It’s safe to say we have a soft spot for Ricky Darko. We started working with Ricky long before he went behind the lens for clients like Sky, BAFTA and Timberland. Ricky has captured some of our most proud moments, including The Design Issue launch of Candid Magazine on the roof terrace of Century Club in Soho.
Ricky is a London-based, self-taught photographer who was born in Kumasi, Ghana, moving to London as a young child. In commemoration of Ghana's 60th Independence celebration (and Ricky’s 30th year), he returned to his place of birth to photograph his peers in This is Africa (T.I.A.).
His mission was to find out what career opportunities are available in the historical Asante Region of Kumasi. How did he find his subjects? Ricky says, “When I arrived in Ghana I spent a few days introducing myself to people and businesses in the hope that they would be willing to participate in my project. I wanted to find men of a similar age to me to photograph them in their working environments. I'm a huge fan of environmental portraiture.”
What we love about part one of T.I.A. collection is the sense of style captured in each image. As Ricky rightly points out, “Photography projects in Africa may typically consist of tribesmen and village communities.” In T.I.A. Ricky explores the life of Kumasi craftsman through striking, cinematic images. Shopkeepers, mechanics, builders and more are conveyed.
“For this series I wanted the images to be bold and striking and I achieved this by using overhead lighting for each of the subjects which makes them stand out from the environment. In post-production I graded the images with curve adjustments for the tone and colour, which produced a cinematic visual. My vision was always to bring warmth to the images to enhance the surroundings.”
Each of the men, ages between twenty-five and thirty-seven years of age works in their own unique trade, often passed down from elder family members. “I built a connection with each of the men to discover their backgrounds and how they developed into their careers, some were not able to read and write but inherited their skills through family.”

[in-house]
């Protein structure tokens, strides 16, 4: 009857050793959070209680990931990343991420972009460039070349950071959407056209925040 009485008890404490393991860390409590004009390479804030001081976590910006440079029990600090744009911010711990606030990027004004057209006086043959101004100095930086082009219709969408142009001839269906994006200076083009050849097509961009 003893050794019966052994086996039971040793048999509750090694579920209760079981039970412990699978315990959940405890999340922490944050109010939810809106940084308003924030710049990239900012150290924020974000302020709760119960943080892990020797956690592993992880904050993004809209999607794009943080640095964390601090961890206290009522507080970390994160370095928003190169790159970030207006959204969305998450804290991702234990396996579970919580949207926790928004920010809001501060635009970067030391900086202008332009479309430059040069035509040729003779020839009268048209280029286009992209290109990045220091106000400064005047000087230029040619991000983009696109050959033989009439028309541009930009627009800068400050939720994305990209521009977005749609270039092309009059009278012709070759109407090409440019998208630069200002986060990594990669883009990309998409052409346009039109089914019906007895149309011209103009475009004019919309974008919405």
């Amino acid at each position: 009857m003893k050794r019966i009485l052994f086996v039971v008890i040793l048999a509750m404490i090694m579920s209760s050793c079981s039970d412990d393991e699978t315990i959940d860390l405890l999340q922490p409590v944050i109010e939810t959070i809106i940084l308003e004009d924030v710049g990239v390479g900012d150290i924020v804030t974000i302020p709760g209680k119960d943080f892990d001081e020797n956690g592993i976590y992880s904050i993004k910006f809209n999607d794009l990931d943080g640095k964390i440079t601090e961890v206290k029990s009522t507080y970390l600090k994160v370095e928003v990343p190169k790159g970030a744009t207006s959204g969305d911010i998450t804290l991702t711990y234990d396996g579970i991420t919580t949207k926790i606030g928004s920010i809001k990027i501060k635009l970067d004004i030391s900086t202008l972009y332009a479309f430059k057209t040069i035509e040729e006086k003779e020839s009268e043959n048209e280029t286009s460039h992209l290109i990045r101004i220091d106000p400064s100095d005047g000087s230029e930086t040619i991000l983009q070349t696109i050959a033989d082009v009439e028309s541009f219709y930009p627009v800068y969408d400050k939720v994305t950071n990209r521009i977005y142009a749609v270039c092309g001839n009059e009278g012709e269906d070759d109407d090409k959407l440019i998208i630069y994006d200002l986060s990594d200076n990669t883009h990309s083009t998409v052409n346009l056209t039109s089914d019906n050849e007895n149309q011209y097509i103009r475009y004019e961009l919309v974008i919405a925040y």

Ricky spent a day with each subject to fully capture their character and their specific trade – often spending a full workday (from sunrise to sunset) in temperatures of up to thirty-five degrees. “I met each of the subjects at their work location at sunrise ready to start the day. The days were extremely long in the hot weather with very little shade. Everyone I met during my project worked tirelessly throughout the day to earn a wage.”
“A really enjoyable moment for me is when one of my subjects, Amos (a welder in Kumasi) yelled out: ‘Ricky, are you taking me to London?’ – by this he meant will his photograph be featured and shown to people in London. Thankfully this happened and his request came true. I also struggled with jumbling my words while trying to speak the language, Twi. I understand it perfectly but struggle to speak the language fully. During the shoots the guys would be laughing at me, but luckily I had my brother there to help with any translations.”
Ricky will return to Ghana to continue the second part of the project, which will focus further on career opportunities in Ghana, and expand on the relationships with his subjects from the first series.
If Ricky was still in Ghana and wasn’t a photographer in London, what would he be doing? “My passion lies in creativity. As a young man I used to produce my own music and then fell in love with photography in 2013 when I got my first camera. If I was still living in Ghana I would probably be pursuing a different type of career but still working with people such as a teacher, which is what my grandfather worked as for thirty-five years.”
To see the full T.I.A. first series, visit Ricky Darko Photography.
Words by Courtney Blackman